Pick integers $b\geq a \geq 0$ and $k\geq j\geq 0$. It is not super-difficult to prove the inequality $$ \binom{kb}{ka}^j \geq \binom{jb}{ja}^k. $$ This is actually quite a nice inequality that was used in a paper of mine joint with N. Amini (with a slight generalization), but to prove it required several intermediate steps.

Now consider the following $q$-analogue. Is it true that $$ \binom{kb}{ka}_q^j \geq q^{a(b-a)j(k-j)k/2} \binom{jb}{ja}_q^k $$ where the inequality now means that the coefficient of $q^i$ in the left hand side, is always greater-than-or-equal to the coefficient of $q^i$ in the right hand side?

I have verified my suspicions in the cases $b,k\leq 6$.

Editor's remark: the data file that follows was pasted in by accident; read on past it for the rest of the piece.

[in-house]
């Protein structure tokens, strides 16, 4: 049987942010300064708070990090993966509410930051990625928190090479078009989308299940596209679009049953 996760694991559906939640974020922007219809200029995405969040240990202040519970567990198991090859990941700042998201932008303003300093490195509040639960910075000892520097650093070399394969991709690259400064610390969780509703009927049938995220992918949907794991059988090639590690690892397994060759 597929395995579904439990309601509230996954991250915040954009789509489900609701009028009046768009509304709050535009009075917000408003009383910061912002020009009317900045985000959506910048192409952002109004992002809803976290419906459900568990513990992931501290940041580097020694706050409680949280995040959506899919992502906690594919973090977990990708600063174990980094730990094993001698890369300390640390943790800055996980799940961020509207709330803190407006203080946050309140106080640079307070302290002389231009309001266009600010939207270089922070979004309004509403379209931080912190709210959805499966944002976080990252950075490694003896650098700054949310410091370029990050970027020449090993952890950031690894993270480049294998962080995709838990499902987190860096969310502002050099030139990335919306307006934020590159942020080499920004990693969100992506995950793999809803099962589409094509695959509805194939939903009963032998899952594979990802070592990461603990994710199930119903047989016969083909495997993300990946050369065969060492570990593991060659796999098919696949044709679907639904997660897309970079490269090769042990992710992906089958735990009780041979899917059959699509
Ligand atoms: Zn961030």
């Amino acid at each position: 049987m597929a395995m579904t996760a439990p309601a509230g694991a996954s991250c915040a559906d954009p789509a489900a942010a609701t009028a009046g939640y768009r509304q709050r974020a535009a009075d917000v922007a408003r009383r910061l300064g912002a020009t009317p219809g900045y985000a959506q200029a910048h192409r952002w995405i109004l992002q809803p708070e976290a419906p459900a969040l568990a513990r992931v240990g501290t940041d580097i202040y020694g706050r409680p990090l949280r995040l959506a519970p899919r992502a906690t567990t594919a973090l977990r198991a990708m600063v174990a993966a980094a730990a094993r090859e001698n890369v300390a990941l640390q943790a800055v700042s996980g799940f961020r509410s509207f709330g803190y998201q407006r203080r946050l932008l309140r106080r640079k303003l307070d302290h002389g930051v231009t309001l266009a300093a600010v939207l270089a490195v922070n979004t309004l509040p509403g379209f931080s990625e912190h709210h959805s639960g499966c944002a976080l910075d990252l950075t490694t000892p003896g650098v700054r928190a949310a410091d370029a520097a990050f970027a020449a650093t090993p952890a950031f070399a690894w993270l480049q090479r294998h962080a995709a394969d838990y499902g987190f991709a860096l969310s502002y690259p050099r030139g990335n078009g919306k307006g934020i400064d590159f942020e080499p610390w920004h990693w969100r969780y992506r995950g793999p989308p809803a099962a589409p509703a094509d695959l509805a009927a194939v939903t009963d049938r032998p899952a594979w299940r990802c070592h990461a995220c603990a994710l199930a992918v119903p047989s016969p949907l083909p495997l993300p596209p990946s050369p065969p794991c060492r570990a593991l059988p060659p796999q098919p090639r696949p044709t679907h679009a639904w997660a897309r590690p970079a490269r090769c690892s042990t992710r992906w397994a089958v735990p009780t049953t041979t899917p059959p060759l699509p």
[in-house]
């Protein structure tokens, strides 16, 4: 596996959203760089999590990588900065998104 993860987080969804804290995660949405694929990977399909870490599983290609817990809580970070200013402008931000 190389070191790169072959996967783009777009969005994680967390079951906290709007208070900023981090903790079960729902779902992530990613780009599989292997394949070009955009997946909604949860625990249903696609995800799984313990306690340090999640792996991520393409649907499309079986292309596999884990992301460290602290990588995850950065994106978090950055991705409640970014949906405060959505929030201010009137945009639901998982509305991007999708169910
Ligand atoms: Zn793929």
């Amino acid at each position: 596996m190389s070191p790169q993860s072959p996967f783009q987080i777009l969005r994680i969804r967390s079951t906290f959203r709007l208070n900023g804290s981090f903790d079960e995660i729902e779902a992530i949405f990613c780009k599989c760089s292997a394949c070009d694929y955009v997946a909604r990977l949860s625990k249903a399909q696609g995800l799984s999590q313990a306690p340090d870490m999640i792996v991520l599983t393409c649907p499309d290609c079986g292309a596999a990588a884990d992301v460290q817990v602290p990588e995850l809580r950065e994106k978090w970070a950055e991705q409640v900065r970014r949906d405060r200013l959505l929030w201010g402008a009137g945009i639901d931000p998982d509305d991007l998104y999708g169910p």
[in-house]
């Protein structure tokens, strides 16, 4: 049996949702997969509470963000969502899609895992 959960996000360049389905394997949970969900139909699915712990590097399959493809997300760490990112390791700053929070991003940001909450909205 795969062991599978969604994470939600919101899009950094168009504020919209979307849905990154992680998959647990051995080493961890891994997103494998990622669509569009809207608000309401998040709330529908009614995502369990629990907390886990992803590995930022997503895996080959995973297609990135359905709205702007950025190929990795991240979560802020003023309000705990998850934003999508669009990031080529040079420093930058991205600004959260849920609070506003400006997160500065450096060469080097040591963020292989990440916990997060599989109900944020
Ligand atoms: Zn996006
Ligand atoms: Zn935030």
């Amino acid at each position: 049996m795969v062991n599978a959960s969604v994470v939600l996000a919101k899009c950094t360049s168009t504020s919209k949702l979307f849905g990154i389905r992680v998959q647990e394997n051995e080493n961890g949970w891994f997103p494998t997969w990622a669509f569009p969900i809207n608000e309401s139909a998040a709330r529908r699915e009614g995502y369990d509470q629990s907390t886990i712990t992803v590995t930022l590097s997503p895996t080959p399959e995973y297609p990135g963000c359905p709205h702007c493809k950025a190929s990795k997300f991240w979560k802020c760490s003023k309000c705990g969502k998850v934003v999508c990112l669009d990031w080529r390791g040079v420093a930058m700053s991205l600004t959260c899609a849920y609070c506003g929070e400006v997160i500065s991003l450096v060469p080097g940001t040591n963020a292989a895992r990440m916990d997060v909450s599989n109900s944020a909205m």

**EDIT:** Inspired by Fedor's comment, it seems helpful to rewrite the inequality as follows, where now $c,d\geq 0$, and still $k\geq j$.
$$
q^{k cd \binom{j}{2}}\binom{kc+kd}{kc}_q^j \geq
q^{j cd \binom{k}{2}}\binom{jc+jd}{jc}_q^k.
$$
Both sides can now be interpreted as sums over lattice paths
from $(0,0)$ to $jk(c,d)$ using only up and right steps.
The $q$-weight is simply the area between the path and the $x$-axis.
However, the left hand side requires that the path
passes through the points $k(c,d),2k(c,d),3k(c,d),\dotsc,jk(c,d)$,
while the right hand side requires that the paths passes through $j(c,d), 2j(c,d),3j(c,d),\dotsc,jk(c,d)$.

There is now some intuition, as we have fewer requirements on the paths in the left hand side, so this count should be larger. In fact, if $k$ is a multiple of $j$, the inequality is obviously true, as the left hand side count a strict super-set of paths. But some details are of course missing.